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One-Paragraph Book Reviews
Here’s the next installment of One-Paragraph Book Reviews.
The Stupidity of War: American Foreign Policy and the Case for Complacency by John Mueller. You may know Mueller for his numerate work on terrorism or his puckish Capitalism, Democracy, and Ralph’s Pretty Good Grocery. In The Stupidity of War, he shares his Big Picture on international relations. Contrary to simple-minded “realists,” Mueller argues that the costs of waging war are so high relative to the benefits that prudent people will virtually never want to fight. He makes a pretty strong case, but he’s much more effective at pointing out the absurd overconfidence of hawkish thinkers than actually proving his thesis. And he’s oddly overconfident himself: If people are stupid enough to fight stupid wars, why is Mueller so sure that the non-use of nuclear weapons since 1945 isn’t just a lucky streak? He should have limited himself to my common-sense case for pacifism, which simply holds that (a) you shouldn’t murder lots of innocent people (b) unless you know with high confidence that the benefits exceed the costs by a factor of five (c) which almost never happens due to the complexity of the world.
Markets Against Modernity: Ecological Irrationality, Public and Private by Ryan Murphy. For me, this is probably the most flattering book ever published. SMU’s Ryan Murphy explicitly starts with The Myth of the Rational Voter and my theory of rational irrationality. His big critique: Lots of humans happily consume expensive irrationality. Some of his prime cases: anti-vaxxers, anti-GMOers, Do-It-Yourselfers, and locavores. The book was written right before Covid, which would have given him a bunch of mighty additional examples. The early Covid era definitely put me in a Murphyesque frame of mind, since the vast majority of Covid-scared people were very low-risk - and lots of parents kept their healthy kids masked and isolated for over a year. As time wore on, though, the cost of irrationality clearly kicked in: Almost all businesses reopened as soon as the law allowed, almost all parents sent their kids back to school as soon as they reopened, and a lot more people moved out of lockdown states than into lockdown states. Overall, this is a thrilling work of popular science, with a few odd asides on anarcho-capitalism, futarchy, and epistocracy. Great topics, but you can’t thoughtfully discuss radical reform proposals until you first convince reader that the status quo is radically dysfunctional.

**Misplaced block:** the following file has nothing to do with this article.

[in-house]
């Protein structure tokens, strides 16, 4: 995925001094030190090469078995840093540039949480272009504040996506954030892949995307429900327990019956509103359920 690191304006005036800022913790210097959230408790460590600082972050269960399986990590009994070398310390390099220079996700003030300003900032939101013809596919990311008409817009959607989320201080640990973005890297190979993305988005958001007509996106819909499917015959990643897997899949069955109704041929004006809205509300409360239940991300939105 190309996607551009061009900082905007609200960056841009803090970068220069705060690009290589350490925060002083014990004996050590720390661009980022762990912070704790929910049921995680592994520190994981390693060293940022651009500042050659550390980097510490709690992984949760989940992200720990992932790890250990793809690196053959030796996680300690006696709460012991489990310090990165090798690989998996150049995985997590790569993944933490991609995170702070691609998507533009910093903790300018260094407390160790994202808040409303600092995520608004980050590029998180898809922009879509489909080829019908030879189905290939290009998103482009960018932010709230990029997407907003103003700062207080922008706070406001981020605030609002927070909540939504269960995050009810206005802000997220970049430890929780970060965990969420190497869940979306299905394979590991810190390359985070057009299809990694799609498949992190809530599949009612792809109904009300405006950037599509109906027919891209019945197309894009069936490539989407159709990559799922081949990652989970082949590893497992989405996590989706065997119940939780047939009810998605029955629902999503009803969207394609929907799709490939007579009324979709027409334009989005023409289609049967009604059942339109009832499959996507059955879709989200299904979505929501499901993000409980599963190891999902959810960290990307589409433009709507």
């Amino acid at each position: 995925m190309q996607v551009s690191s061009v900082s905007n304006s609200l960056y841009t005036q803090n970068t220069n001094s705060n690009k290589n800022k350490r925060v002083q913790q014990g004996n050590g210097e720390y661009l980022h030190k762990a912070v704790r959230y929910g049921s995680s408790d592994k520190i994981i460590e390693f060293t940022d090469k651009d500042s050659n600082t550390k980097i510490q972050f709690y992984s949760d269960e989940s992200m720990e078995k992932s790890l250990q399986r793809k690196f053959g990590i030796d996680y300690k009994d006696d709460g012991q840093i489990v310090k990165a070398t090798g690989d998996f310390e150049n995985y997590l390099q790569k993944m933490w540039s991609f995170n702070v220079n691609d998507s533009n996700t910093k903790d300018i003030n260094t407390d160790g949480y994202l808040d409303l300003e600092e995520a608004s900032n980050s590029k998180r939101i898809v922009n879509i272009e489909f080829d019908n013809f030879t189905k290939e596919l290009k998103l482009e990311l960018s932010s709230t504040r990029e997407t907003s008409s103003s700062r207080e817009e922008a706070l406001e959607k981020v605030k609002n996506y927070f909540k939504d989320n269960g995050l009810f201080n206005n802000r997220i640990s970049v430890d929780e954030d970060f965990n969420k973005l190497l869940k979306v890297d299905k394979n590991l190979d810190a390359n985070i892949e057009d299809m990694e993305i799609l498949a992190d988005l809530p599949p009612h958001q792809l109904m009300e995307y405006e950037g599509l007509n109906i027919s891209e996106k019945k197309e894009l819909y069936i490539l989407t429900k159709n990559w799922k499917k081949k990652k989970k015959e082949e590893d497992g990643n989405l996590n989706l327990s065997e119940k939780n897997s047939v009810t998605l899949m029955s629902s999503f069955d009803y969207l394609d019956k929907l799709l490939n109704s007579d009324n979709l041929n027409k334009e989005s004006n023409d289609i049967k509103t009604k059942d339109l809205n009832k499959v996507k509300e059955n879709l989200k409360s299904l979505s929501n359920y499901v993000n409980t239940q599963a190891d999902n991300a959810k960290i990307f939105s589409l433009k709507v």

Homelessness is a Housing Problem: How Structural Factors Explain U.S. Patterns by Gregg Colburn and Clayton Aldern. In “The Panacea Policy,” my favorite chapter in Build, Baby, Build, I argue that housing deregulation makes a big dent in a wide range of social problems. But I initially left “homelessness” off the list of problems that deregulation would mitigate, because I thought the evidence was too weak. Homelessness is a Housing Problem changed my mind - and changed my book-in-progress. After examining a lot of different statistical predictors of homelessness, they find that absolute rent is probably the best. Granted, cheaper housing won’t house someone who spends 100% of his money on drugs. But you have to be really dysfunctional to be unable to make rent in Mississippi. Alas, after persuasively arguing that making housing really cheap drastically reduces homelessness, they back away from whole-heartedly supporting radical housing deregulation. Instead, they ignore their own central gripping result and switch to center-left boilerplate:
Certainly, he hope that private developers will continue to build great amounts of market-rate housing, because these units can help to reduce overall pressure on the market. With the help of subsidies and tax credits, some of these developers may also contribute to the stock of housing that is affordable to more people. But when it comes to supplying housing for people with little or no income, the tool of the private market is not well-suited to the task.
Neighborhood Defenders: Participatory Politics and America’s Housing Crisis by Katherine Einstein, David Glick, and Maxwell Palmer. This is one of the best empirical public choice books I’ve ever read - a clear-sighted exploration of the question, “Why exactly do local governments routinely strangle the housing industry?” Instead of just waving their hands and complaining about “NIMBYs,” Einstein, Glick, and Palmer (henceforth EGP) downloaded and analyzed the minutes - and often the full transcripts - of local planning and zoning boards of 97 towns and cities in Massachusetts. The big lesson: NIMBYism is not a hard-nosed effort to boost local housing prices. Instead, the typical NIMBY is a self-righteous crusader against ultra-petty local ills. If they only wanted money, you could buy them off and build. What the people who show up at meetings want, however, is to solve trivial problems regardless of the cost. A new building will block a view from the bike trail? Then the building shouldn’t exist! EGP show that even when construction is permissible de jure, activists use “death by a thousand cuts” to make prohibit construction de facto. Just keep demanding studies, requesting delays, and asking for further hearings until you whittle development plans down to nothingness. EGP are solidly pro-YIMBY, and are well-aware that grassroots democracy is doing great harm. But as Boston academics they can’t quite bring themselves to hail big business and denounce community activists, much less endorse the radical libertarian conclusion that free markets rule and democracy drools. Still, if you want an in-depth study of how democracy drools, this book is top-tier.